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The CBO is weatherproofing their house for the impending storm of bullsh*t

3/22/17: Now that the GOP is apparently going to try and cram through killing off Essential Health Benefits and so forth in the #Trumpcare bill after all, it seems like a good time to repost this.

George Orwell, 1984:

But actually, he thought as he re-adjusted the Ministry of Plenty’s figures, it was not even forgery. It was merely the substitution of one piece of nonsense for another. Most of the material that you were dealing with had no connexion with anything in the real world, not even the kind of connexion that is contained in a direct lie. Statistics were just as much a fantasy in their original version as in their rectified version. A great deal of the time you were expected to make them up out of your head.

For example, the Ministry of Plenty’s forecast had estimated the output of boots for the quarter at 145 million pairs. The actual output was given as sixty-two millions. Winston, however, in rewriting the forecast, marked the figure down to fifty-seven millions, so as to allow for the usual claim that the quota had been overfulfilled. In any case, sixty-two millions was no nearer the truth than fifty-seven millions, or than 145 millions. Very likely no boots had been produced at all. Likelier still, nobody knew how many had been produced, much less cared. All one knew was that every quarter astronomical numbers of boots were produced on paper, while perhaps half the population of Oceania went barefoot. And so it was with every class of recorded fact, great or small. Everything faded away into a shadow-world in which, finally, even the date of the year had become uncertain.

Me, last Friday:

The GOP's "solution" to this--as far as I can tell, because they haven't actually said what their "replacement" plan would or wouldn't include--is to strip away some, most or potentially all of those coverage requirements, bringing things back to the days of "Mini-Meds":

For example, McDonald’s”McCrew Care” benefits...requires employees to pay $56 per month for basic coverage that provides up to $2,000 in benefits in a year and $97 per months for a Mid 5 plan that provides up to $5,000 in benefits. Ruby Tuesday charges workers $18.43 per week (going down to $7 after six months of service) for coverage that provides up to $1,250 in outpatient care per year and $3,000 in inpatient hospital care. Denny’s basic plan for hourly employees in 2010 provided no coverage for inpatient hospital care and capped coverage for doctor office visits at $300 per year.

Wow, $2,000 in benefits per year? Awesome! That's enough to cover...um...one day in the hospital per year, and absolutely nothing else whatsoever!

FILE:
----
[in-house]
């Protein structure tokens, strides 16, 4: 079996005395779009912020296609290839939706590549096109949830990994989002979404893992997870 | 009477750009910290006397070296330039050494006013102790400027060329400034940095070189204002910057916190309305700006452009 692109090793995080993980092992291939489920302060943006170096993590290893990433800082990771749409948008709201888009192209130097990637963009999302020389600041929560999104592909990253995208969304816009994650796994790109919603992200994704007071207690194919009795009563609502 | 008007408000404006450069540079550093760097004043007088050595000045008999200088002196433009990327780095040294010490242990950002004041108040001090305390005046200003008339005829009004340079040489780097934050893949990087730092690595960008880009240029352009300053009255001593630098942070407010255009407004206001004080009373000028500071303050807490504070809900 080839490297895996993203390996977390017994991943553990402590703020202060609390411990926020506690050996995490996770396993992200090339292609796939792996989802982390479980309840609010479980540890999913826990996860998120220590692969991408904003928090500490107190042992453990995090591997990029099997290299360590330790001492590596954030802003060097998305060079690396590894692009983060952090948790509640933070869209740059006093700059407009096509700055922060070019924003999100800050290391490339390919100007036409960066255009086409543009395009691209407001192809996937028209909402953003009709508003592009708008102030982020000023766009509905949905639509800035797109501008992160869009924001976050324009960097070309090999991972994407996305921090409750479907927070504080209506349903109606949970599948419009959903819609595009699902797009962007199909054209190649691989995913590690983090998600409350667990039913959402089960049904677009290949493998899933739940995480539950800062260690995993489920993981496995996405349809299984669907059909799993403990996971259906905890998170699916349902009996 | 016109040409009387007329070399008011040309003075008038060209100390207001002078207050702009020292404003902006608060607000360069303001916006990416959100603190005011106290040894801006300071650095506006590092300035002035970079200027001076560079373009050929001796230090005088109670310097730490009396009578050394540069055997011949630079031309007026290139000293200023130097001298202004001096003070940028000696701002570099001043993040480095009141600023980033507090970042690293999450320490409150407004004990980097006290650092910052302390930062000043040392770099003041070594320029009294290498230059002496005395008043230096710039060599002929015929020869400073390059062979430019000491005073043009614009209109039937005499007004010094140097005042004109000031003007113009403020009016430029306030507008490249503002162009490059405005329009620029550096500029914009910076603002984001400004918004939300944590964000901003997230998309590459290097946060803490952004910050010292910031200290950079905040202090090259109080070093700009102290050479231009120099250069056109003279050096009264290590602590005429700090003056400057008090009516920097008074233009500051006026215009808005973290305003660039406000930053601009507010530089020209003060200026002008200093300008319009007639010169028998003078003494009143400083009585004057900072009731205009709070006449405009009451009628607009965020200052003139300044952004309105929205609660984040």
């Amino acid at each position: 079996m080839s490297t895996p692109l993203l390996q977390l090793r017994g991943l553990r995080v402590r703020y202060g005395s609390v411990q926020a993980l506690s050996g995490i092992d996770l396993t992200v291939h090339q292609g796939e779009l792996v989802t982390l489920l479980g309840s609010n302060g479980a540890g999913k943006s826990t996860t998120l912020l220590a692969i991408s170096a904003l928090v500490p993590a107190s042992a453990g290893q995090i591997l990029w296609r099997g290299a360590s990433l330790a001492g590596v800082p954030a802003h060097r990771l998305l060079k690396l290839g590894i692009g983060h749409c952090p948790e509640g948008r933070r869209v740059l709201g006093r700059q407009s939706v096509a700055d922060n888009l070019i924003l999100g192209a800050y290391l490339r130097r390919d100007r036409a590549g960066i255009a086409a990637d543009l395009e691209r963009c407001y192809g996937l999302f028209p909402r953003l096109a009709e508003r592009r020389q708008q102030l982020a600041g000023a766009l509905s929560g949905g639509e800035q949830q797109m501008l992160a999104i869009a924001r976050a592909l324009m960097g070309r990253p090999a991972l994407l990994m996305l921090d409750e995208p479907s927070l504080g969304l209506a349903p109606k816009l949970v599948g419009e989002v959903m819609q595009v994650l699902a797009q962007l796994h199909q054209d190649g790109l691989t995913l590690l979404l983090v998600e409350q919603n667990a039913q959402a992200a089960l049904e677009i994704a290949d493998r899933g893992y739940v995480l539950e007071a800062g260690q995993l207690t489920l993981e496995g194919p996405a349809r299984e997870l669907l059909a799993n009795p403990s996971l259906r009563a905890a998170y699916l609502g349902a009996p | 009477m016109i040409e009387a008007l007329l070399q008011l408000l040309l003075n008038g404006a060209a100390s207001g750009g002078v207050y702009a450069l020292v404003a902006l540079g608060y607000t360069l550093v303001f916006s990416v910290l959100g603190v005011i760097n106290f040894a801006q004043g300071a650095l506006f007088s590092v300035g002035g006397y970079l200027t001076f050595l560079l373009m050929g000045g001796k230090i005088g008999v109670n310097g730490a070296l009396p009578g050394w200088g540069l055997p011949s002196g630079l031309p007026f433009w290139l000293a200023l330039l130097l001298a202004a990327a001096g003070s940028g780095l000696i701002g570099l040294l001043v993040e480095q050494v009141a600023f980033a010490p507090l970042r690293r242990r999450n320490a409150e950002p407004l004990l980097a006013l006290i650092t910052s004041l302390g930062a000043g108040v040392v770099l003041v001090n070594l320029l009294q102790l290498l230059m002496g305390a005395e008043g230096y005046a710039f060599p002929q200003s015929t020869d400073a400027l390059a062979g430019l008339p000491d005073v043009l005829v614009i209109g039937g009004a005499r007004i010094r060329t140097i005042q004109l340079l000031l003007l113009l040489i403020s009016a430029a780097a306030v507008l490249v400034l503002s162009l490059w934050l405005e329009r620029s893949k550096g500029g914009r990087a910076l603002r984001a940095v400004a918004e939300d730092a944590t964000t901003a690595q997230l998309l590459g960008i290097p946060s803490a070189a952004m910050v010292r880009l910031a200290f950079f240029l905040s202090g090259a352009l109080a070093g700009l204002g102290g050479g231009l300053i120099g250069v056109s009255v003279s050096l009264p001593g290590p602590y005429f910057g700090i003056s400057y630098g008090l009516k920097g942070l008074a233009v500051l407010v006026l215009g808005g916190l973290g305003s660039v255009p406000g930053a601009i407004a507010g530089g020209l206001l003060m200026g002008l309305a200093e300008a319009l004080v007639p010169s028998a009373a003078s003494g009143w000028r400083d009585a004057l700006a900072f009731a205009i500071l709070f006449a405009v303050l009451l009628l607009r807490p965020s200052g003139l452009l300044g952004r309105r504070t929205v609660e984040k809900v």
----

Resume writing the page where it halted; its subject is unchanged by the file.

"Mini-meds" are otherwise known as "Junk Policies", as noted from this pre-ACA exchange ABC News article from 2012.

The United States Congressional Budget Office, today (h/t Larry Levitt):

Some policymakers have expressed interest in developing proposals to replace the current tax-based subsidies for the purchase of private health insurance in the nongroup (or individual) market under the Affordable Care Act (ACA) with refundable tax credits that would be structured differently from those under current law. Many such proposals would also eliminate or reduce the extent of current federal laws regulating the nongroup market, particularly the rules governing health insurance benefits. Two key questions for policymakers in developing such proposals are what type of insurance products would qualify for tax credits and what role states would have in making that determination.

...In response to a future policy that had minimal federal or state regulations, CBO and JCT expect that some new insurance products would be offered that limited coverage to the amount of the tax credit. Some of those insurance products purchased by people using a tax credit would probably not offer much financial protection against high out-of-pocket costs. Depending on the size of the tax credit, however, the depth and extent of coverage and the premiums of plans could vary. As discussed in another blog post about how CBO defines and estimates coverage, CBO does not count plans that have very limited benefits in measuring the extent of private insurance coverage; in such an assessment, it counts only people with a comprehensive major medical policy as having private insurance.

Under such proposals, CBO and JCT would separately estimate the number of people who would receive the tax credits and, if policymakers expressed interest in such estimates, the number of people who would purchase private insurance in the nongroup market that met a broad definition of coverage. In that case, the latter estimate of the number of people with coverage would probably be smaller than the estimate of the number of people who would receive the tax credit.

SHORTER CBO: When Donald Trump and Paul Ryan start lying about having "insured" eleventybillion more people for 1/10th of the cost of the ACA, don't expect us to back up your nonsense.